If you know someone who has had a stroke and you’ve personally seen the consequences of that devastating brain injury, wouldn’t you want to do everything in your power to avoid it happening to YOU?? Physical activity isn’t a “whenever” health choice, it is one of the most important lifestyle choices you can make. Our greatest asset isn’t our home or vehicle, it’s our body. Protect it!

Sources:
http://www.cdc.gov/features/stroke/
http://www.cdc.gov/Features/HighBloodPressure/
http://www.mayoclinic.com/health/stroke/DS00150/DSECTION=prevention
http://www.ncbi.nlm.nih.gov/pubmed/7919065

Written by:
Donna Green, BS, MA
Extension Educator, Family and Consumer Sciences
Ohio State University Extension

Reviewed by:
Liz Smith, M.S., RDN, L.D.
Extension Educator, Family and Consumer Sciences
Ohio State University Extension

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Nearly 30 years ago, within a 7 year time span, both of my parents died of cardiovascular disease.  I was a young woman in her mid-twenties and they were in their early fifties.  My father had high blood pressure, needed to lose weight and to stop smoking.  Their lifestyles weren’t health oriented.  They started smoking during WWII and continued their entire lives.  My dad stopped smoking but the negative health effects took their toll.  Within 6 months he was dead of a heart attack.  For a high school student, this was a traumatic life event.  My mom died of a stroke and heart attack about 7 years later.  Her weight was normal but she’d also been a smoker for 40 years of more.  Yes, this is their monument, and my father was a stone cutter and owner of Treber Memorials.  My family has had a monument business for the past 143 years but it was heartbreaking for us to select this monument.

Why do I share my story?  Because heart attack and stroke are two of the leading causes of death and disability in the United States.  Although you may have genetic factors that increase your risk of heart attack and stroke, there are many lifestyle habits that you can embrace to reduce your risk factors.

According to the Million Hearts™ Health Campaign, heart attack and stroke are two of the leading causes of death and disability in the United States, making cardiovascular disease responsible for 1 of every 3 deaths in the country.

Visit this website http://millionhearts.hhs.gov and use their My Life Check tool to assess your current cardiovascular health and learn more about stroke and heart disease.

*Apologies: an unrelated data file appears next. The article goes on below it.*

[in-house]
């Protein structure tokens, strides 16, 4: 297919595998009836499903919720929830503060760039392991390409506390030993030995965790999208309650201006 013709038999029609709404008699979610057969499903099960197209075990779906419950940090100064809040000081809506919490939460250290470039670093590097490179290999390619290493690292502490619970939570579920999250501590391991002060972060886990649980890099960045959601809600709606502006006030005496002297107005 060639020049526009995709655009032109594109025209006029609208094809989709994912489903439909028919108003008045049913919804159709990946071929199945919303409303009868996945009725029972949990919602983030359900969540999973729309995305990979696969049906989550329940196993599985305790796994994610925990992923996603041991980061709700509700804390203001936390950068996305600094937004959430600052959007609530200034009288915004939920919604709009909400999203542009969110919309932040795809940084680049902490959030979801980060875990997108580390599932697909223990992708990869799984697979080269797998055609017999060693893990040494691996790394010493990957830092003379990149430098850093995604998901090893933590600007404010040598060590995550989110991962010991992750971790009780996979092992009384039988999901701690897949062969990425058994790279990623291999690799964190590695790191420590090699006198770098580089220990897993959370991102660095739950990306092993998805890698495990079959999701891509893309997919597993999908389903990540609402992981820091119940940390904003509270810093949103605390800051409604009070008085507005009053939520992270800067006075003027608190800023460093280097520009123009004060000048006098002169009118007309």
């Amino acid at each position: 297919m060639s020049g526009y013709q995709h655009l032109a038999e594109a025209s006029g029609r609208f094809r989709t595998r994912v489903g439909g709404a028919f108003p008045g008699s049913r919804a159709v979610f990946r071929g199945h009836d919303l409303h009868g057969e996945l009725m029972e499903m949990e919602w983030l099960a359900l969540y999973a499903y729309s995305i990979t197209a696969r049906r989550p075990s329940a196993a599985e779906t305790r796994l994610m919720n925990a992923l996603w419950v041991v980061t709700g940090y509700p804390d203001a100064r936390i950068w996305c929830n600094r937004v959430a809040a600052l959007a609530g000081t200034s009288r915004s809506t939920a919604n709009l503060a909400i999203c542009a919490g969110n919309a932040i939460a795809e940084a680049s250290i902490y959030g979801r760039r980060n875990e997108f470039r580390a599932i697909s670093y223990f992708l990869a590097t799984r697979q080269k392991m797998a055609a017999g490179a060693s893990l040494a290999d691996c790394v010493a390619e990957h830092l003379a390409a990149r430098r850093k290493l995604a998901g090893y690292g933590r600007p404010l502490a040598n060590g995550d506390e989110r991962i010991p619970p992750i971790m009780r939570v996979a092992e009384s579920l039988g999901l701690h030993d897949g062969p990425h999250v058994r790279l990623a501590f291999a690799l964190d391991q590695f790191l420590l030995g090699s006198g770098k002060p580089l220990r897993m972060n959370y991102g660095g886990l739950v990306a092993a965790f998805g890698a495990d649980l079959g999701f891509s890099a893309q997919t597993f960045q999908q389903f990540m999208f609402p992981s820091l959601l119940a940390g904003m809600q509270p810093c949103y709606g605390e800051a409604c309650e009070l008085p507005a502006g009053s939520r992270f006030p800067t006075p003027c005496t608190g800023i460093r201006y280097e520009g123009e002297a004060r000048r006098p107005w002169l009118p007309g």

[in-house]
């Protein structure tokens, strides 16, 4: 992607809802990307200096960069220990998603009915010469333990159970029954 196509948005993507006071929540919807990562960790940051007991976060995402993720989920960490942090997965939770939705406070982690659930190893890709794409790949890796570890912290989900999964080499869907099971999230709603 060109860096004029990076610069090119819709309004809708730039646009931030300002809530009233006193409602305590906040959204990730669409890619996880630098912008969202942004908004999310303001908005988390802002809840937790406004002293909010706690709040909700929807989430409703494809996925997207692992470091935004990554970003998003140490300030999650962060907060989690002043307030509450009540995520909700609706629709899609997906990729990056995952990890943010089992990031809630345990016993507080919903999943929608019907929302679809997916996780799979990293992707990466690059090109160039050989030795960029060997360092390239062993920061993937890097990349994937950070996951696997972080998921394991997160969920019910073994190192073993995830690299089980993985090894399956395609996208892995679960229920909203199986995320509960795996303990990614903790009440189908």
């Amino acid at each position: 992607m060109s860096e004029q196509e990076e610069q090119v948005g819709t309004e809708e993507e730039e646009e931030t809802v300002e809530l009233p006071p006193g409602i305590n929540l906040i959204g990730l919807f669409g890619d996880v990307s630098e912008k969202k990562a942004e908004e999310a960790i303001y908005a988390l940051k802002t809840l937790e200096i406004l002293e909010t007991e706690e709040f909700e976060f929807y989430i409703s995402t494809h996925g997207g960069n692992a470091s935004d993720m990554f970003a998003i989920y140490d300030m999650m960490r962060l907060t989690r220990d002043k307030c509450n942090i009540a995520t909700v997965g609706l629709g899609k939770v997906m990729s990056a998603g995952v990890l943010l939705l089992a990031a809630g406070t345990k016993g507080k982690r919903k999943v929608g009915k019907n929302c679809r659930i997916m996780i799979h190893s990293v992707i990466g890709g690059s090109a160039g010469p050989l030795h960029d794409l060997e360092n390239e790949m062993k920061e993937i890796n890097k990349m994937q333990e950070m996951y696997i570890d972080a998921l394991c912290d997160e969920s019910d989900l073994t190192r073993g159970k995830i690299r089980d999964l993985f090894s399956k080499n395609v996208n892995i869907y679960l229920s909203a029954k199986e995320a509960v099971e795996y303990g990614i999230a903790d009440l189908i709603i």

What can you do?

Follow these suggestions for a healthier lifestyle:

  •  Eat more vegetables and fruits.  Try a fruit or vegetable as a mid-morning snack.  Add a piece of fruit to your breakfast routine.  If you are hungry, pick some fresh veggies as a healthy snack.
  • Move more.  We all know how important physical activity can be.  Make the commitment to move more each day.  Park your car away from the entrance, take the stairs, enjoy a walk during your lunch break or after dinner.
  • Maintain a healthy weight.  Talk to your doctor about your weight.  If you need to lose weight, start making small changes to reduce your calories and increase your physical activity.
  • Stop smoking.  If you are a smoker, set a quit date.  For resources to help you quit, call 1 800-QUIT NOW.  Talk to your doctor about other options to help you stop smoking including medications.  Smoking can lead to heart attack or stroke and steals an average of 13-14 years of your life.  Once you stop smoking, your risk for heart attack and stroke declines each year.
  • Watch your Blood Pressure.  High blood pressure increases the heart’s workload, causing the heart to thicken and become stiffer.  It also increases our risk of stroke, heart attack, kidney failure and congestive heart failure.
  • Talk to your doctor about your cholesterol number.  As blood cholesterol rises, so does the risk of coronary heart disease. When other risk factors (such as high blood pressure and tobacco smoke) are present, this risk increases even more. A person’s cholesterol level is also affected by age, sex, heredity, and diet.

Take the Million Hearts™ pledge: http://millionhearts.hhs.gov.Save your heart, take the Million Hearts pledge, and celebrate American Heart Month

Make a commitment to saving your life.

Sources:

Choose My Plate available at http://www.choosemyplate.gov/

Healthy Ohio Program available at www.healthyohioprogram.org

Million Hearts Campaign available at http://millionhearts.hhs.gov

Writer:  Michelle Treber, Extension Educator, Family and Consumer Sciences, Pickaway County, Ohio State University Extension.  treber.1@osu.edu

Reviewed by:  Marilyn Rabe, Extension Educator, Family and Consumer Sciences, Ohio State University Extension.